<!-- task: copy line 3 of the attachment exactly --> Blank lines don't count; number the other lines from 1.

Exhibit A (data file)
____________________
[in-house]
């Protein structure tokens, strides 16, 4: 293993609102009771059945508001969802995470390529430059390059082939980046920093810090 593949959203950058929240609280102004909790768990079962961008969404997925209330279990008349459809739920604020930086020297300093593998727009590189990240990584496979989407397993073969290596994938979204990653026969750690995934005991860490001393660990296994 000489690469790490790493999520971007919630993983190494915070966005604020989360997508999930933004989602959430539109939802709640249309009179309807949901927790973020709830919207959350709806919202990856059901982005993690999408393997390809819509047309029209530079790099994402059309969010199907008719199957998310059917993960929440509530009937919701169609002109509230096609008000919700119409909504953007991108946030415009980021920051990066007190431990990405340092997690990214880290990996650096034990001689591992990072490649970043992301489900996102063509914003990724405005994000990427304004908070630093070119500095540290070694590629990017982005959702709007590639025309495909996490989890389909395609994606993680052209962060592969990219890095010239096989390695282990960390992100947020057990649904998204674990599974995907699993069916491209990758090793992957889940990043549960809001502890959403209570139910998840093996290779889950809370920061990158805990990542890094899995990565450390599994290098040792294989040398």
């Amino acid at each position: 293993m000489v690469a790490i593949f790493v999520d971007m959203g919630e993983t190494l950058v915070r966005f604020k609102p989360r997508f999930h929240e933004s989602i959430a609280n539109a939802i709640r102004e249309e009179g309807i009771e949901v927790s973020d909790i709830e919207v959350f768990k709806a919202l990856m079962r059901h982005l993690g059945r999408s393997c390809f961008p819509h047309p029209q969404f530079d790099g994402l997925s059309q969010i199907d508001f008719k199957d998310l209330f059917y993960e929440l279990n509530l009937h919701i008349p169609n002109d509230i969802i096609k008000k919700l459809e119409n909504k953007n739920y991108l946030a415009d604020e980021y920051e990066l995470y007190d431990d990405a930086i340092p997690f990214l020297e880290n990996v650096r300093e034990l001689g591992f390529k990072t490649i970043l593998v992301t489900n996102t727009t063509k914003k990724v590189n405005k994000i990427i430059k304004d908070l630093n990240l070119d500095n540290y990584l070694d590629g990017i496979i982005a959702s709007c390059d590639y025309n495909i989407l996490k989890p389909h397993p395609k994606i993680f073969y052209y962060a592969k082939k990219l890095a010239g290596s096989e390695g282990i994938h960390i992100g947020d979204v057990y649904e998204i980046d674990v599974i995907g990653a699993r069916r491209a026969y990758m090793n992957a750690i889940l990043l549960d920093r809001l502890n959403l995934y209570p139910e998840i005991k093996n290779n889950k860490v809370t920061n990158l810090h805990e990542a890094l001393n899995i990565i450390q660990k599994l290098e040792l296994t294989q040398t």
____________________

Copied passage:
């Amino acid at each position: 293993m000489v690469a790490i593949f790493v999520d971007m959203g919630e993983t190494l950058v915070r966005f604020k609102p989360r997508f999930h929240e933004s989602i959430a609280n539109a939802i709640r102004e249309e009179g309807i009771e949901v927790s973020d909790i709830e919207v959350f768990k709806a919202l990856m079962r059901h982005l993690g059945r999408s393997c390809f961008p819509h047309p029209q969404f530079d790099g994402l997925s059309q969010i199907d508001f008719k199957d998310l209330f059917y993960e929440l279990n509530l009937h919701i008349p169609n002109d509230i969802i096609k008000k919700l459809e119409n909504k953007n739920y991108l946030a415009d604020e980021y920051e990066l995470y007190d431990d990405a930086i340092p997690f990214l020297e880290n990996v650096r300093e034990l001689g591992f390529k990072t490649i970043l593998v992301t489900n996102t727009t063509k914003k990724v590189n405005k994000i990427i430059k304004d908070l630093n990240l070119d500095n540290y990584l070694d590629g990017i496979i982005a959702s709007c390059d590639y025309n495909i989407l996490k989890p389909h397993p395609k994606i993680f073969y052209y962060a592969k082939k990219l890095a010239g290596s096989e390695g282990i994938h960390i992100g947020d979204v057990y649904e998204i980046d674990v599974i995907g990653a699993r069916r491209a026969y990758m090793n992957a750690i889940l990043l549960d920093r809001l502890n959403l995934y209570p139910e998840i005991k093996n290779n889950k860490v809370t920061n990158l810090h805990e990542a890094l001393n899995i990565i450390q660990k599994l290098e040792l296994t294989q040398t």